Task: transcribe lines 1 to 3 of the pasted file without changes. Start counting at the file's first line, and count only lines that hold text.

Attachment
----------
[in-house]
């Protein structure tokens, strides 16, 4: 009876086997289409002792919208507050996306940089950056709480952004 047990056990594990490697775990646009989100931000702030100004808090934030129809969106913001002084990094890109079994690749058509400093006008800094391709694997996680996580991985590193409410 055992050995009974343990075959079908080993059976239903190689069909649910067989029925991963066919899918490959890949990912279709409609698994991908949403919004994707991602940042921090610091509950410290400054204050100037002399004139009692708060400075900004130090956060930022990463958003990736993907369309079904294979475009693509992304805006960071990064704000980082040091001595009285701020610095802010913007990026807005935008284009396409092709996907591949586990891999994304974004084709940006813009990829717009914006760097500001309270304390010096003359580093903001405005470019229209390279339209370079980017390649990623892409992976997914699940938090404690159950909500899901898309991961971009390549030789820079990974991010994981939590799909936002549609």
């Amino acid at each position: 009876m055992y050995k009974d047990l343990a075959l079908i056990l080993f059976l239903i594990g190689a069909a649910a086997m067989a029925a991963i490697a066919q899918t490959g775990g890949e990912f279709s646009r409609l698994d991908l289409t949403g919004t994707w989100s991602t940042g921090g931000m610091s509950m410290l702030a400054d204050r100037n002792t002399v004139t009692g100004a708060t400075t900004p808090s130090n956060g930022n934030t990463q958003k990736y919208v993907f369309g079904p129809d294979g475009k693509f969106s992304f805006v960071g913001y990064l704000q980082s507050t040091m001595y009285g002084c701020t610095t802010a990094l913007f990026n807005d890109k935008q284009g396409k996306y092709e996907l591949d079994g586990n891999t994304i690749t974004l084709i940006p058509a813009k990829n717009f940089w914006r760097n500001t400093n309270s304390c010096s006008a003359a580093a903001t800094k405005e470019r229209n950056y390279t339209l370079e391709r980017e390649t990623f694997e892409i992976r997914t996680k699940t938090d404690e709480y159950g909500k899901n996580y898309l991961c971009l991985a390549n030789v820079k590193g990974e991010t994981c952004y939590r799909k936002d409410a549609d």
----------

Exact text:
[in-house]
């Protein structure tokens, strides 16, 4: 009876086997289409002792919208507050996306940089950056709480952004 047990056990594990490697775990646009989100931000702030100004808090934030129809969106913001002084990094890109079994690749058509400093006008800094391709694997996680996580991985590193409410 055992050995009974343990075959079908080993059976239903190689069909649910067989029925991963066919899918490959890949990912279709409609698994991908949403919004994707991602940042921090610091509950410290400054204050100037002399004139009692708060400075900004130090956060930022990463958003990736993907369309079904294979475009693509992304805006960071990064704000980082040091001595009285701020610095802010913007990026807005935008284009396409092709996907591949586990891999994304974004084709940006813009990829717009914006760097500001309270304390010096003359580093903001405005470019229209390279339209370079980017390649990623892409992976997914699940938090404690159950909500899901898309991961971009390549030789820079990974991010994981939590799909936002549609």
């Amino acid at each position: 009876m055992y050995k009974d047990l343990a075959l079908i056990l080993f059976l239903i594990g190689a069909a649910a086997m067989a029925a991963i490697a066919q899918t490959g775990g890949e990912f279709s646009r409609l698994d991908l289409t949403g919004t994707w989100s991602t940042g921090g931000m610091s509950m410290l702030a400054d204050r100037n002792t002399v004139t009692g100004a708060t400075t900004p808090s130090n956060g930022n934030t990463q958003k990736y919208v993907f369309g079904p129809d294979g475009k693509f969106s992304f805006v960071g913001y990064l704000q980082s507050t040091m001595y009285g002084c701020t610095t802010a990094l913007f990026n807005d890109k935008q284009g396409k996306y092709e996907l591949d079994g586990n891999t994304i690749t974004l084709i940006p058509a813009k990829n717009f940089w914006r760097n500001t400093n309270s304390c010096s006008a003359a580093a903001t800094k405005e470019r229209n950056y390279t339209l370079e391709r980017e390649t990623f694997e892409i992976r997914t996680k699940t938090d404690e709480y159950g909500k899901n996580y898309l991961c971009l991985a390549n030789v820079k590193g990974e991010t994981c952004y939590r799909k936002d409410a549609d």